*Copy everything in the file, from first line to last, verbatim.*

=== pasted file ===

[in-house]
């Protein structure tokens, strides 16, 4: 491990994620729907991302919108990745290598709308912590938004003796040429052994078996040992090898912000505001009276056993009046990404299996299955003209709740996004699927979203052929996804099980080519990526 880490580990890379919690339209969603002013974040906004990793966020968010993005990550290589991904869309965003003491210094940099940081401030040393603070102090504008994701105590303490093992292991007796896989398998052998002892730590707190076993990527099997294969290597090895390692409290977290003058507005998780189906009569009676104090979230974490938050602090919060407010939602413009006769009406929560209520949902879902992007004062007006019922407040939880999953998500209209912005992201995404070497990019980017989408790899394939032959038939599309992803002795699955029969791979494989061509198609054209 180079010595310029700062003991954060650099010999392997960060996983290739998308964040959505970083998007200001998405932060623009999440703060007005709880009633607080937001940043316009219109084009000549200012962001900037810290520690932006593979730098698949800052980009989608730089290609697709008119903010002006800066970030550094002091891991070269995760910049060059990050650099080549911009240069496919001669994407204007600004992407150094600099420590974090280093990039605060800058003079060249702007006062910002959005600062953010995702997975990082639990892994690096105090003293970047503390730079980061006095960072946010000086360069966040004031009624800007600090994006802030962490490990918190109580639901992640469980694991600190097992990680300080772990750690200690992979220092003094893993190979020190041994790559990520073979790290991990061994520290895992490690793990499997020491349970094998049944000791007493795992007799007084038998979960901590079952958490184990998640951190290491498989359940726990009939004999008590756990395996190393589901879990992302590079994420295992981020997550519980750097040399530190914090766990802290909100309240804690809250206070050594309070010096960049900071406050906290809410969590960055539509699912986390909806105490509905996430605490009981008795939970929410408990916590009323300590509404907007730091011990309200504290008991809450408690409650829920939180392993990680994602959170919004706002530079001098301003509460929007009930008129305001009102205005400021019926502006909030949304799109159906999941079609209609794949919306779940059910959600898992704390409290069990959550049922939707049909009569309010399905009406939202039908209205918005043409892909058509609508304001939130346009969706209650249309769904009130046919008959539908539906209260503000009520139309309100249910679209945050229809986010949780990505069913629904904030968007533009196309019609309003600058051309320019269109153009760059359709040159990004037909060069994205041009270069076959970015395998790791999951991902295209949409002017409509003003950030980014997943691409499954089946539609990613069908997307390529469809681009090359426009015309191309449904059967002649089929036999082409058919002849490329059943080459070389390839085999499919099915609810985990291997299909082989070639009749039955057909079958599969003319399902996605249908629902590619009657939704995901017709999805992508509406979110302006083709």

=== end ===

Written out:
[in-house]
């Protein structure tokens, strides 16, 4: 491990994620729907991302919108990745290598709308912590938004003796040429052994078996040992090898912000505001009276056993009046990404299996299955003209709740996004699927979203052929996804099980080519990526 880490580990890379919690339209969603002013974040906004990793966020968010993005990550290589991904869309965003003491210094940099940081401030040393603070102090504008994701105590303490093992292991007796896989398998052998002892730590707190076993990527099997294969290597090895390692409290977290003058507005998780189906009569009676104090979230974490938050602090919060407010939602413009006769009406929560209520949902879902992007004062007006019922407040939880999953998500209209912005992201995404070497990019980017989408790899394939032959038939599309992803002795699955029969791979494989061509198609054209 180079010595310029700062003991954060650099010999392997960060996983290739998308964040959505970083998007200001998405932060623009999440703060007005709880009633607080937001940043316009219109084009000549200012962001900037810290520690932006593979730098698949800052980009989608730089290609697709008119903010002006800066970030550094002091891991070269995760910049060059990050650099080549911009240069496919001669994407204007600004992407150094600099420590974090280093990039605060800058003079060249702007006062910002959005600062953010995702997975990082639990892994690096105090003293970047503390730079980061006095960072946010000086360069966040004031009624800007600090994006802030962490490990918190109580639901992640469980694991600190097992990680300080772990750690200690992979220092003094893993190979020190041994790559990520073979790290991990061994520290895992490690793990499997020491349970094998049944000791007493795992007799007084038998979960901590079952958490184990998640951190290491498989359940726990009939004999008590756990395996190393589901879990992302590079994420295992981020997550519980750097040399530190914090766990802290909100309240804690809250206070050594309070010096960049900071406050906290809410969590960055539509699912986390909806105490509905996430605490009981008795939970929410408990916590009323300590509404907007730091011990309200504290008991809450408690409650829920939180392993990680994602959170919004706002530079001098301003509460929007009930008129305001009102205005400021019926502006909030949304799109159906999941079609209609794949919306779940059910959600898992704390409290069990959550049922939707049909009569309010399905009406939202039908209205918005043409892909058509609508304001939130346009969706209650249309769904009130046919008959539908539906209260503000009520139309309100249910679209945050229809986010949780990505069913629904904030968007533009196309019609309003600058051309320019269109153009760059359709040159990004037909060069994205041009270069076959970015395998790791999951991902295209949409002017409509003003950030980014997943691409499954089946539609990613069908997307390529469809681009090359426009015309191309449904059967002649089929036999082409058919002849490329059943080459070389390839085999499919099915609810985990291997299909082989070639009749039955057909079958599969003319399902996605249908629902590619009657939704995901017709999805992508509406979110302006083709």